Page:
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Tuesday, August 21, 2012

The Baseball Historian: Greed is Driving Force in Baseball

Nothing is free, man.

br

Baseball has long marketed itself on the narrative that it is the national pastime, where the true players play for the love of the game over any other alternative gains. To play is to personify purity, gamesmanship, and national pride, among other superlatives. While those things may have occasionally been true, they have been used as window dressing to establish baseball’s public persona since becoming professionalized. There are many things I love about baseball, but there is no denying that one of its primary cornerstones is greed, which seems to be growing stronger every passing day and clouding the future.

Any time there is significant money to be made the lengths people will go to secure their piece of the pie can run the gamut from disappointing to despicable. The average major league player will earn more than $3 million in 2012, and owners stand to make exponentially more with tickets, concessions, merchandise, and television money lining their coffers. Needless to say there is a lot of money to be made and the public has begun to see an onslaught of actions representing pervasive greed in the game. Instead of being seen as individual discrepancies, they should be regarded as part of an expanding epidemic.

...Fans can still find wonderful entertainment and emotional investment in baseball but need to temper their expectations because of the game’s changing landscape. Incidents like those mentioned above are only becoming more commonplace. Disappointment is just a breaking news story away, and only the most optimistic of Pollyannas can now proclaim with a straight face 100% belief in the character of a particular player or team.

The most prevalent attributes in baseball are not talent, desire, or hard work; it’s money and greed. For as long as the game can survive with such enormous sums of money being up for grabs, there is little that should come as a surprise when it comes to what people are willing to do to get their share. There may be no “I” in baseball, but there are dollar signs. Lots of them.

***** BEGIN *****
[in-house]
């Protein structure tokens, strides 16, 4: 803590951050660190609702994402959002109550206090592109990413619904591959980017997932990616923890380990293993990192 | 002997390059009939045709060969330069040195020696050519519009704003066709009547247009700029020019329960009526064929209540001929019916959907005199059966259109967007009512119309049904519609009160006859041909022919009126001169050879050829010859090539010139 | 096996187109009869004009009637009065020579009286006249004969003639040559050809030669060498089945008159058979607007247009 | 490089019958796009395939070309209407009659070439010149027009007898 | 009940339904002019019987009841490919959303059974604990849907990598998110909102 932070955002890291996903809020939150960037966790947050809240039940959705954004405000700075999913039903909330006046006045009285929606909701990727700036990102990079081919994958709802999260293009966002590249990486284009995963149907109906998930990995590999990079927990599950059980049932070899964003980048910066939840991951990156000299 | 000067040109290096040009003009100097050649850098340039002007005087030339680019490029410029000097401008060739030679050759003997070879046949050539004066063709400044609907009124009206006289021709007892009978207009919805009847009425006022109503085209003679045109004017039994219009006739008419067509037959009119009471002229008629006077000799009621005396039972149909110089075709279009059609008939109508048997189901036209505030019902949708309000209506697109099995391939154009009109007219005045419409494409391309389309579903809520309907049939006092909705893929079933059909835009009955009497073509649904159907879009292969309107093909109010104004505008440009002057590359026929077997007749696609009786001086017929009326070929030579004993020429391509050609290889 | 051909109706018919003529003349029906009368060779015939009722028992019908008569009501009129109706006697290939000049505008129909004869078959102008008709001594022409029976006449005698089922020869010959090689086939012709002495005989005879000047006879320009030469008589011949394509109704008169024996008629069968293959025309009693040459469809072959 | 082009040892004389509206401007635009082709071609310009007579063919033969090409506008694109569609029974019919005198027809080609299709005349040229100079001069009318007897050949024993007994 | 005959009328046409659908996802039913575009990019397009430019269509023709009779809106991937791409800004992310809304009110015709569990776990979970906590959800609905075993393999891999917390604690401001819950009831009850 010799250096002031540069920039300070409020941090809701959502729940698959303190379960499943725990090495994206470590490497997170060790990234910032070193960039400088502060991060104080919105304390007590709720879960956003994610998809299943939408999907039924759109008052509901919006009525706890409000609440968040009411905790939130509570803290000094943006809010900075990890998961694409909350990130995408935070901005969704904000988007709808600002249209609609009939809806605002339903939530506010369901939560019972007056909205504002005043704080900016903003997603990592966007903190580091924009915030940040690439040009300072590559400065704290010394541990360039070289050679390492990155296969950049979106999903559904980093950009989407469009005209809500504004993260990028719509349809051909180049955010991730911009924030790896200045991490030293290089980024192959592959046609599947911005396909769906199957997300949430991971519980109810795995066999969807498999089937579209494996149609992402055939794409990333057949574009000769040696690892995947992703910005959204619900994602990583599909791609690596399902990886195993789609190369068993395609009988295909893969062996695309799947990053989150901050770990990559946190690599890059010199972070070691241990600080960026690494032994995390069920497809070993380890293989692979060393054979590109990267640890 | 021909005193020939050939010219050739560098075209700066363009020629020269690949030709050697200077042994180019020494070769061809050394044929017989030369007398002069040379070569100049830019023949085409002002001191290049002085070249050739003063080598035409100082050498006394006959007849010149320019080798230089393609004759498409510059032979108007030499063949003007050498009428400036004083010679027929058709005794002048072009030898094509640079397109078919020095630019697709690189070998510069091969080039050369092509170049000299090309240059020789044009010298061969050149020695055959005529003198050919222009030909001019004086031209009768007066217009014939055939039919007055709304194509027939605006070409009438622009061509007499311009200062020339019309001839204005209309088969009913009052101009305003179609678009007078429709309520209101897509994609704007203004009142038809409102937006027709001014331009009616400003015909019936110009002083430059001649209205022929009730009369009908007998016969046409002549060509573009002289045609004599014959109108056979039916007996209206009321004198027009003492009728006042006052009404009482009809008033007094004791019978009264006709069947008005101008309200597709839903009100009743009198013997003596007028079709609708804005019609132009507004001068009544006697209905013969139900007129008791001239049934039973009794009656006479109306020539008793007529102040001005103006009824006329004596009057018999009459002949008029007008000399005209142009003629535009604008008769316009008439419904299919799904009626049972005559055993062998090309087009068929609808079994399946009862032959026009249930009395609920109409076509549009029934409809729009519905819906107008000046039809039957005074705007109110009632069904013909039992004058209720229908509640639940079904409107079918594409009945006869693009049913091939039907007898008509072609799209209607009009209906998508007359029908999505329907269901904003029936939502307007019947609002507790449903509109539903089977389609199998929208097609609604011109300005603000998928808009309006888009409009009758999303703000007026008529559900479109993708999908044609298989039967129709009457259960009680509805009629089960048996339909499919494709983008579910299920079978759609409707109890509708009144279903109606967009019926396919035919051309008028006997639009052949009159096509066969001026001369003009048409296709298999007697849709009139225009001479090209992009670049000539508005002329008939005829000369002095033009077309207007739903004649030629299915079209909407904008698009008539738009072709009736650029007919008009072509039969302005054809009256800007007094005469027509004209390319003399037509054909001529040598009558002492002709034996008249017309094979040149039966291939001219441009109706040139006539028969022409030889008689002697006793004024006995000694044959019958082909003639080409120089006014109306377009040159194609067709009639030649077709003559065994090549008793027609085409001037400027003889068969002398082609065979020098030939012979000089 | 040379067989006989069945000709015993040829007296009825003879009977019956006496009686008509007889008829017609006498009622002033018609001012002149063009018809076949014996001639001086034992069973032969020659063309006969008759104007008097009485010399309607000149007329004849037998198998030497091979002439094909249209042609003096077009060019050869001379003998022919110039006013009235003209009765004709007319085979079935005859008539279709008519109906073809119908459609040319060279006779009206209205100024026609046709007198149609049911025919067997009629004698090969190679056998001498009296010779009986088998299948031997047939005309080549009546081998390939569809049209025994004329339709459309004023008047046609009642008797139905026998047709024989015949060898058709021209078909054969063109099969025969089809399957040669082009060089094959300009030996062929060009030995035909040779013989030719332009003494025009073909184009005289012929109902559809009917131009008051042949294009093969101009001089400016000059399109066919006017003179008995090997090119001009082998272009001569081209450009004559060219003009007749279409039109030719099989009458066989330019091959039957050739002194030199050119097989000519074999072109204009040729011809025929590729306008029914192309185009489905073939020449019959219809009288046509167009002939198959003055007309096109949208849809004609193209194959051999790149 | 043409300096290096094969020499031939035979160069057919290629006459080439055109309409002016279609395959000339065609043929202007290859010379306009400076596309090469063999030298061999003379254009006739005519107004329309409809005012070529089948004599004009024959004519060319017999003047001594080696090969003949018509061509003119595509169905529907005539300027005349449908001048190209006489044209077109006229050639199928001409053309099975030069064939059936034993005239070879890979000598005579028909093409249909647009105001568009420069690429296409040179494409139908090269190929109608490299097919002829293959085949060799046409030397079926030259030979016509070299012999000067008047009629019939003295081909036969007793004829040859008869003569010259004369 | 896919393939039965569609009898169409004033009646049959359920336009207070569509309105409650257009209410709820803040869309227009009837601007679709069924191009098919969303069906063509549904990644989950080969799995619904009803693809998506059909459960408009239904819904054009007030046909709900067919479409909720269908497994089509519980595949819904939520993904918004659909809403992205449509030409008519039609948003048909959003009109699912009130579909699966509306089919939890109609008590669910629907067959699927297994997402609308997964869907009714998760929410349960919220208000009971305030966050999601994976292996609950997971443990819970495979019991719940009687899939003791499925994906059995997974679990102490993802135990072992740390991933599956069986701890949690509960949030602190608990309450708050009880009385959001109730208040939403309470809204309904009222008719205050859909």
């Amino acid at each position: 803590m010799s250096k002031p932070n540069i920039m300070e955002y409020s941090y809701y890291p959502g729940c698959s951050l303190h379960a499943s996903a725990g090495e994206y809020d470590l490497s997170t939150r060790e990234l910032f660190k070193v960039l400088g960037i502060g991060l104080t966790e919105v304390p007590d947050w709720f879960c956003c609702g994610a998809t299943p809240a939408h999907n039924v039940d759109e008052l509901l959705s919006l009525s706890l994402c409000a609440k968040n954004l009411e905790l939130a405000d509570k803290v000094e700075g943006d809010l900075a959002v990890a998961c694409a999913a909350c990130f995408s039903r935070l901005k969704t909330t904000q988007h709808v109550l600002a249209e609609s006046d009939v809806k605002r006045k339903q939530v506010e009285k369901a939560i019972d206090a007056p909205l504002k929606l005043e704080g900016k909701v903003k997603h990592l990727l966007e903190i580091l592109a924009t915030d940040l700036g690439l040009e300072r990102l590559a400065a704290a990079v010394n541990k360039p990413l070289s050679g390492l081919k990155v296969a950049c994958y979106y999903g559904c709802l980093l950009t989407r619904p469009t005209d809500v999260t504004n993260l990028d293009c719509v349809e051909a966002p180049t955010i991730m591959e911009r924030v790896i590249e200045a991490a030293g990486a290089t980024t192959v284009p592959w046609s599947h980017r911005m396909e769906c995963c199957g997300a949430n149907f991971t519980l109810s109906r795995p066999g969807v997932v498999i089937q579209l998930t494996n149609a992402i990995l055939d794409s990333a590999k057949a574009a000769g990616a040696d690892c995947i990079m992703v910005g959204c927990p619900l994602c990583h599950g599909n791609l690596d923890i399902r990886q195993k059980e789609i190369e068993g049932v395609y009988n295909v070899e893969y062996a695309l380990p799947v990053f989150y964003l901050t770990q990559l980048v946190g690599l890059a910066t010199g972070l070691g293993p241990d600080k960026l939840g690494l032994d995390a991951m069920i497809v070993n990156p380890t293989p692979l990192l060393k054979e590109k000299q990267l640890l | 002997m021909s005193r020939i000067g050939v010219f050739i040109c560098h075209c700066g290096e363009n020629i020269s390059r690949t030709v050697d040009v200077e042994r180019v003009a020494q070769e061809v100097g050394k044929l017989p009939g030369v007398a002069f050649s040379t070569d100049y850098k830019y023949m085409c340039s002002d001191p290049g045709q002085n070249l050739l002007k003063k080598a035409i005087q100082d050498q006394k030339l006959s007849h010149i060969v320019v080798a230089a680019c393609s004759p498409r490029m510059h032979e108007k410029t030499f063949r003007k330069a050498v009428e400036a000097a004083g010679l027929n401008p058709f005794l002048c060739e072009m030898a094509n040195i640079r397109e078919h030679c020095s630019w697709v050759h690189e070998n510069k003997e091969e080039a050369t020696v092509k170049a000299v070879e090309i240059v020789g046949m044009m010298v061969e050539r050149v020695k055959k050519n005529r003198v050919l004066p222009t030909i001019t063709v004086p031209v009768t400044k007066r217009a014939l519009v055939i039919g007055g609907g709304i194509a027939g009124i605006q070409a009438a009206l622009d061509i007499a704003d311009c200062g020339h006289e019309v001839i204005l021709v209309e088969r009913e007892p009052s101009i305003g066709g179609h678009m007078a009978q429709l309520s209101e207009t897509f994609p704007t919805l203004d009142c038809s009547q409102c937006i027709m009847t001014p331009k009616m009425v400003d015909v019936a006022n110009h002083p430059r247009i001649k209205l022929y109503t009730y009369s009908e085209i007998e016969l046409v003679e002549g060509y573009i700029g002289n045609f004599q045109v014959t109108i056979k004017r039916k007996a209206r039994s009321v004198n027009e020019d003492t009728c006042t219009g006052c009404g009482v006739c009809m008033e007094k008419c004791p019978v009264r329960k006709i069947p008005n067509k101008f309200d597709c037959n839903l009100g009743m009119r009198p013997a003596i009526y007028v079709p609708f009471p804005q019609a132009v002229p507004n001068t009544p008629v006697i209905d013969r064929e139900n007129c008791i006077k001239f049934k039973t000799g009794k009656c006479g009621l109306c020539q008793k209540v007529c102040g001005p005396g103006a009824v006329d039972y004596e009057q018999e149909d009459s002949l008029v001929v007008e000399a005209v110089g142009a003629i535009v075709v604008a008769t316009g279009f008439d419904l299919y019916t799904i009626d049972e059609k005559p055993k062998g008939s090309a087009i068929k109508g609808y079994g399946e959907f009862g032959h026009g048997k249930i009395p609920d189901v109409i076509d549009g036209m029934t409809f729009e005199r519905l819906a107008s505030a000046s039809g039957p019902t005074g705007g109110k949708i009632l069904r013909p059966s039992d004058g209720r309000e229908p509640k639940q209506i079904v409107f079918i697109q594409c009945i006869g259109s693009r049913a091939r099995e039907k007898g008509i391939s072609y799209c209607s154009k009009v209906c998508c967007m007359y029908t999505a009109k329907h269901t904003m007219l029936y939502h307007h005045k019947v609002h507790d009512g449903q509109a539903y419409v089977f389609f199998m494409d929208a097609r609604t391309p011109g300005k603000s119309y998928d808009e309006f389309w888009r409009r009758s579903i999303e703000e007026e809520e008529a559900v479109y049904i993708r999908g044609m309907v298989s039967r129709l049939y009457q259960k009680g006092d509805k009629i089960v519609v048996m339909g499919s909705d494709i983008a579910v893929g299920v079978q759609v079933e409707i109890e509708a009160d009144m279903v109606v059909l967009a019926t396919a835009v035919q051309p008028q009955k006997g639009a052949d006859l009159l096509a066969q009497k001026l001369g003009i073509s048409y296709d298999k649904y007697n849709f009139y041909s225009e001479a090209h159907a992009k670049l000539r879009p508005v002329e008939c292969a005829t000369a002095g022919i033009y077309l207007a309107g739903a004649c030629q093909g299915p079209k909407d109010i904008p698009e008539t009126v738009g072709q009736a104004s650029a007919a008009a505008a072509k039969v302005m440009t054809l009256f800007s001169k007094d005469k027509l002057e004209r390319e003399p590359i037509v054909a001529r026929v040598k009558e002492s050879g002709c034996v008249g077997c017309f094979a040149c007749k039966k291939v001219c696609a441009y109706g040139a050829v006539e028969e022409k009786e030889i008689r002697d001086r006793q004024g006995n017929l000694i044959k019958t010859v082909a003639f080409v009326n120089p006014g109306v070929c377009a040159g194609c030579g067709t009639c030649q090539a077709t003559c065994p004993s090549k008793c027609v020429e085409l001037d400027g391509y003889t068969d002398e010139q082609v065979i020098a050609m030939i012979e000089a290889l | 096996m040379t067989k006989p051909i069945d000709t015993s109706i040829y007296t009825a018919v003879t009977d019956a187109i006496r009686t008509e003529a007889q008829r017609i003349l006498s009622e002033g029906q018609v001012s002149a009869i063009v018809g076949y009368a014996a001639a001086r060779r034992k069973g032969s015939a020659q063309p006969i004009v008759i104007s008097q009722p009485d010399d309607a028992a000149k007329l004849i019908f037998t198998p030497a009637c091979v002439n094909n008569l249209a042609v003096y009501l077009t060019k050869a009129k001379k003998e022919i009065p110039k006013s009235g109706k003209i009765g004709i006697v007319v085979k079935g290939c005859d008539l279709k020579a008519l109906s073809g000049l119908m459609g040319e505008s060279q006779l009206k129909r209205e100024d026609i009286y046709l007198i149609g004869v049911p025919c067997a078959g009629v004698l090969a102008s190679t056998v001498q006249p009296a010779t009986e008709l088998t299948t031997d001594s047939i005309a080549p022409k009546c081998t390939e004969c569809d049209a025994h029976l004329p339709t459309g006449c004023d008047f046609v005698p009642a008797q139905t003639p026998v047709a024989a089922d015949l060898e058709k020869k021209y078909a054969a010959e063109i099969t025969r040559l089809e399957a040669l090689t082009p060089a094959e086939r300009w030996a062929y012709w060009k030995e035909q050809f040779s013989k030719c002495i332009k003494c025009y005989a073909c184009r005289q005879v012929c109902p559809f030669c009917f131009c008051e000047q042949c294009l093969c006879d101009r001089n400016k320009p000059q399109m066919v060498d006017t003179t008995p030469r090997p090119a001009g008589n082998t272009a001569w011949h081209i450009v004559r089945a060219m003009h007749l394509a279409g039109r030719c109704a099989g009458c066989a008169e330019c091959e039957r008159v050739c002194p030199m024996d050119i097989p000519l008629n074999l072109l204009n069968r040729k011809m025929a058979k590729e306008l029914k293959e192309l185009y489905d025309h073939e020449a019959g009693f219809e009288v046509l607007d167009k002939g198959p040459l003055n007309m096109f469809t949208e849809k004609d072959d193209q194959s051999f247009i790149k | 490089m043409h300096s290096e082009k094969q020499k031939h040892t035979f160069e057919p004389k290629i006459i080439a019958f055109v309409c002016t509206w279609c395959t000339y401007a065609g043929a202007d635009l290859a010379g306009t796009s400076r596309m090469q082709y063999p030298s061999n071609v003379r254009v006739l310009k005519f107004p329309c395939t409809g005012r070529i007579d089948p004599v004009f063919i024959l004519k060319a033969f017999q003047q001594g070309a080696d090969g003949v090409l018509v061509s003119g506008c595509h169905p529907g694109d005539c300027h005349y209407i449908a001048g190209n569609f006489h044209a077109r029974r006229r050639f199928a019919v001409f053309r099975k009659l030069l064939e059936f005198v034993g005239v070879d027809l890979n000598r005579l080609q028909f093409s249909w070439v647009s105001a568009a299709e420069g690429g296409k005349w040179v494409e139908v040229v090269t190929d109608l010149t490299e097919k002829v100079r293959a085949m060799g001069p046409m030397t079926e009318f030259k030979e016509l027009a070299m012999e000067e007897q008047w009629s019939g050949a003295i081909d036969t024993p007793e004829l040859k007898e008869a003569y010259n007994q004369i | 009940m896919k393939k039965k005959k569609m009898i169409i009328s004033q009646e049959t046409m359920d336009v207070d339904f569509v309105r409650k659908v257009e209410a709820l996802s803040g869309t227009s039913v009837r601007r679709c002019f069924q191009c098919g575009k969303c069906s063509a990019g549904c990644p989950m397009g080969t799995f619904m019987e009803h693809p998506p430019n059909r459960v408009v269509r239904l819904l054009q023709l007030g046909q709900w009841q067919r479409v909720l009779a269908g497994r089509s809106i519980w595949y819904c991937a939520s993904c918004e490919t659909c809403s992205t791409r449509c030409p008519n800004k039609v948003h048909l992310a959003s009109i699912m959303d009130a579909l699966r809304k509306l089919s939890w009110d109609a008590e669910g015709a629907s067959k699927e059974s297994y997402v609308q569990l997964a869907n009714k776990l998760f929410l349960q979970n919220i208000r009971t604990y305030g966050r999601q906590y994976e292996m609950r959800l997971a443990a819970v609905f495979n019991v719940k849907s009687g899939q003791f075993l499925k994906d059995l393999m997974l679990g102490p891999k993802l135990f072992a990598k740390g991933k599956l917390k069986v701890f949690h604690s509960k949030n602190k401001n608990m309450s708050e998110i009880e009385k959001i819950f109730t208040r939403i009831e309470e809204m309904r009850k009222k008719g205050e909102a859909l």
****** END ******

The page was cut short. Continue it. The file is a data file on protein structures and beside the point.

Repoz Posted: August 21, 2012 at 05:27 AM | 22 comment(s) Login to Bookmark
  Tags: business, history

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   1. boteman is not here 'til October Posted: August 21, 2012 at 06:15 AM (#4213441)
I feel so used. I'll never watch another baseball game again.
   2. God Posted: August 21, 2012 at 06:30 AM (#4213444)
The Greed murder was definitely the best one in that movie, followed by Sloth.
   3. Shooty Survived the Shutdown of '14! Posted: August 21, 2012 at 07:22 AM (#4213456)
There may be no “I” in baseball, but there are dollar signs. Lots of them.

Interestingly, the more players get paid the more popular MLB seems to become.
   4. TomH Posted: August 21, 2012 at 07:50 AM (#4213468)
because baseball in this way is so unlike, say, football or basketball. Or boxing. Or movie acting. Or CEOs. Or life. Yeah.
   5. BochysFingers Posted: August 21, 2012 at 08:09 AM (#4213477)
Back in my day, we'd wear an onion around our belt, as that was the style.

EDIT: RTFA, it is all kinds of stupid.
   6. Steve Parris, Je t'aime Posted: August 21, 2012 at 09:11 AM (#4213509)
Greed clarifies, cuts through, and captures, the essence of the evolutionary spirit.
   7. jack the seal clubber (on the sidelines of life) Posted: August 21, 2012 at 09:14 AM (#4213510)
Unlike, say, the NBA; where players only compete for the love of the game, completely askewing endorsements, money or fame.

Why does baseball always take the brunt of all the pseudo-intellectuals like this while football and basketball are free of criticism? Is there any sport more corrupted by money and hype than basketball, with their ESPN media whores alternating between ripping and worshipping Lebron?
   8. Matt Clement of Alexandria Posted: August 21, 2012 at 09:23 AM (#4213520)
I don't think money and hype(?) have "corrupted" basketball, either. The game's doing great.

The game (and this applies to basketball, baseball, football, soccer, and on and on) would not be doing better if the people who own the teams got to keep a much higher percentage of the revenues for themselves.
   9. RMc is a fine piece of cheese Posted: August 21, 2012 at 09:33 AM (#4213529)
Why does baseball always take the brunt of all the pseudo-intellectuals like this while football and basketball are free of criticism?

There's a saying that baseball is so popular because everybody thinks they can play it, even intellectual non-athletic types. You have to be big and/or tall to play football or basketball; baseball, not so much. And of course it's been around much longer: professional baseball started a good half-century before the NFL and three quarters of a century before the NBA. So, lots and lots of people have written bazillions of words about baseball over the years, and they will continue to do so, even if the NFL or the NBA outstrips MLB in popularity.
   10. jack the seal clubber (on the sidelines of life) Posted: August 21, 2012 at 10:48 AM (#4213616)